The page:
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TAPS                                                         S. Gjessing
Internet-Draft                                                  M. Welzl
Intended status: Informational                        University of Oslo
Expires: December 24, 2015                                 June 22, 2015


          A Minimal Set of Transport Services for TAPS Systems
                     draft-gjessing-taps-minset-00

Abstract

   This draft will eventually recommend a minimal set of IETF Transport
   Services offered by end systems supporting TAPS, and give guidance on
   choosing among the available mechanisms and protocols.  As a starting
   point for discussion, it currently only gives an overview of some
   ways to categorize the set of transport services in the first TAPS
   document (version 4: draft-ietf-taps-transports-04), assuming that
   the eventual minimal set of transport services will be based on a
   similar form of categorization.

Status of this Memo

   This Internet-Draft is submitted in full conformance with the
   provisions of BCP 78 and BCP 79.

   Internet-Drafts are working documents of the Internet Engineering
   Task Force (IETF).  Note that other groups may also distribute
   working documents as Internet-Drafts.  The list of current Internet-
   Drafts is at http://datatracker.ietf.org/drafts/current/.

   Internet-Drafts are draft documents valid for a maximum of six months
   and may be updated, replaced, or obsoleted by other documents at any
   time.  It is inappropriate to use Internet-Drafts as reference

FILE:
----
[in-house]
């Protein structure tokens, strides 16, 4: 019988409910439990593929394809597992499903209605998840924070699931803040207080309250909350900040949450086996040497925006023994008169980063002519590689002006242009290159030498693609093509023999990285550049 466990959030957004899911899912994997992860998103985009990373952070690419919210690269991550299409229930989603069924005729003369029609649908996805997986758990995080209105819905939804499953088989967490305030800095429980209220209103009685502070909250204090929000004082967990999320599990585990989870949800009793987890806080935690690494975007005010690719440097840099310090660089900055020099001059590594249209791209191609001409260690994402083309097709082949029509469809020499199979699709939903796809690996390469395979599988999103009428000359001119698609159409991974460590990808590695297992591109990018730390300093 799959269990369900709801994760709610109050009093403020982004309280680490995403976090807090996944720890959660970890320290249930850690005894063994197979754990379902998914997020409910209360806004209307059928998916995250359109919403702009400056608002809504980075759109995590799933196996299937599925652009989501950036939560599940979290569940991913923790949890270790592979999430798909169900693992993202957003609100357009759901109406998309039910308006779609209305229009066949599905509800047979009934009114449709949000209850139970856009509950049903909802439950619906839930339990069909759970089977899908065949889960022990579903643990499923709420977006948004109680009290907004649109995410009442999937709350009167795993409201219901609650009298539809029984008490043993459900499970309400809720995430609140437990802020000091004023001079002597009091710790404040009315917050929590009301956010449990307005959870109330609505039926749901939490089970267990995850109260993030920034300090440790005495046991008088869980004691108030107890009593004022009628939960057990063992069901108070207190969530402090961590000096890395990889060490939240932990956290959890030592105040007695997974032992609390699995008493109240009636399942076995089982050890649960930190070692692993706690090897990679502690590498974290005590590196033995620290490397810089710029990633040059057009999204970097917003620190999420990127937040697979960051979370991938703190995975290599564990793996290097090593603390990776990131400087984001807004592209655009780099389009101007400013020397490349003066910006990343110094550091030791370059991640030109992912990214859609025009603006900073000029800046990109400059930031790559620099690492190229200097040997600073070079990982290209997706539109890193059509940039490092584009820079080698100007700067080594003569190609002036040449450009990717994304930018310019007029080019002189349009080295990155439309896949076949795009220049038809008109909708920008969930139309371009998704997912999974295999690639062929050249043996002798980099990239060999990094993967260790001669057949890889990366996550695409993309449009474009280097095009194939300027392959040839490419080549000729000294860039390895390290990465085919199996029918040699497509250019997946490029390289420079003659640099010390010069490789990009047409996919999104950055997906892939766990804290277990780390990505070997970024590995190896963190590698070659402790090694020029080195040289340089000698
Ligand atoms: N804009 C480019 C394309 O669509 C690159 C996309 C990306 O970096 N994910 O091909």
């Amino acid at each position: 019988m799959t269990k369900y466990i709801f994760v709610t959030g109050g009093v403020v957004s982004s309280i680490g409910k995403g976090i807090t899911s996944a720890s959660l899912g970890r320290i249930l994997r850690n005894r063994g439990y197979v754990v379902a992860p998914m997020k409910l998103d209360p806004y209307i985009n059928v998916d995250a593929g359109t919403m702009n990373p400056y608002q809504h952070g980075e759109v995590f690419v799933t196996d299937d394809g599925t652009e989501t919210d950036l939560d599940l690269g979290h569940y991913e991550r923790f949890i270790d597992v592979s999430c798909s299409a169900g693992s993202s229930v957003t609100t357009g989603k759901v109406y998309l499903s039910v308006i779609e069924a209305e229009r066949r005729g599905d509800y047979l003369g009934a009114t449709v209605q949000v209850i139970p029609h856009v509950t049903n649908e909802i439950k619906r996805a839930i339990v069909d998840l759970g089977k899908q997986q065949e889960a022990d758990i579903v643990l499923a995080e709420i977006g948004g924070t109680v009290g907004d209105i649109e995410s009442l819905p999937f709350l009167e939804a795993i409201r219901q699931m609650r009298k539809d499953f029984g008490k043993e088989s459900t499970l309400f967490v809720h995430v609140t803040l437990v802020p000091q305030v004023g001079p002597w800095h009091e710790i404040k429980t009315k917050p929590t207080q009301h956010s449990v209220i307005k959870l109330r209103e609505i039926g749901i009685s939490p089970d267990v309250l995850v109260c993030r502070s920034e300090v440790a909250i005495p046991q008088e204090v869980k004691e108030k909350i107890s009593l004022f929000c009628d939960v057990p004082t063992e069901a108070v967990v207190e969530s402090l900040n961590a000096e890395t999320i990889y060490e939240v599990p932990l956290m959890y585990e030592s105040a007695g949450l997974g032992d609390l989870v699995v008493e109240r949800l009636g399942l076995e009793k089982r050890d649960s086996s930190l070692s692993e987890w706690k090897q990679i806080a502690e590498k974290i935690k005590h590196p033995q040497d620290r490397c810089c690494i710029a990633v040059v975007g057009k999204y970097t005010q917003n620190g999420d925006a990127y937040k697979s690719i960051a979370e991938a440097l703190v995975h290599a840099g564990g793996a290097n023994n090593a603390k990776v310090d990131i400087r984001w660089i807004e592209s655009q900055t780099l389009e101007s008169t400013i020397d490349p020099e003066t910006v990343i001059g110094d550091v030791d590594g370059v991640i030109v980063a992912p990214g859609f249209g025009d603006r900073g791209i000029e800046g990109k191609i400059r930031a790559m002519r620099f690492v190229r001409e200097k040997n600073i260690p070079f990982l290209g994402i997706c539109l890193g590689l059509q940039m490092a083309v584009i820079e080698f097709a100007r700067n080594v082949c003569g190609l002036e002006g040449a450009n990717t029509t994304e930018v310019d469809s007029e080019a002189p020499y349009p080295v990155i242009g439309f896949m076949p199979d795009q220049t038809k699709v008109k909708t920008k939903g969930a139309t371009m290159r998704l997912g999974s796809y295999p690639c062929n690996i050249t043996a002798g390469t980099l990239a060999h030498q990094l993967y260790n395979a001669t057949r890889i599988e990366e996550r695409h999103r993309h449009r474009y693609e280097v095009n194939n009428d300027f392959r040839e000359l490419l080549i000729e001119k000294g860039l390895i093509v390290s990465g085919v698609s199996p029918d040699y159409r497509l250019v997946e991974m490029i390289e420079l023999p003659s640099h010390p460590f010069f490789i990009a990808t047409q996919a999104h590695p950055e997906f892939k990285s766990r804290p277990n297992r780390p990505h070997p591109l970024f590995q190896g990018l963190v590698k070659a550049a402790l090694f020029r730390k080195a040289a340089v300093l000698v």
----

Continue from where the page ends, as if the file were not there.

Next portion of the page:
material or to cite them other than as "work in progress."

   This Internet-Draft will expire on December 24, 2015.

Copyright Notice

   Copyright (c) 2015 IETF Trust and the persons identified as the
   document authors.  All rights reserved.

   This document is subject to BCP 78 and the IETF Trust's Legal
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   (http://trustee.ietf.org/license-info) in effect on the date of
   publication of this document.  Please review these documents
   carefully, as they describe your rights and restrictions with respect
   to this document.  Code Components extracted from this document must



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   include Simplified BSD License text as described in Section 4.e of
   the Trust Legal Provisions and are provided without warranty as
   described in the Simplified BSD License.


Table of Contents

   1.  Introduction . . . . . . . . . . . . . . . . . . . . . . . . .  3
   2.  Terminology (as defined by draft-ietf-taps-transports-04)  . .  4
   3.  A list of all features in the considered IETF Transport
       Protocols  . . . . . . . . . . . . . . . . . . . . . . . . . .  5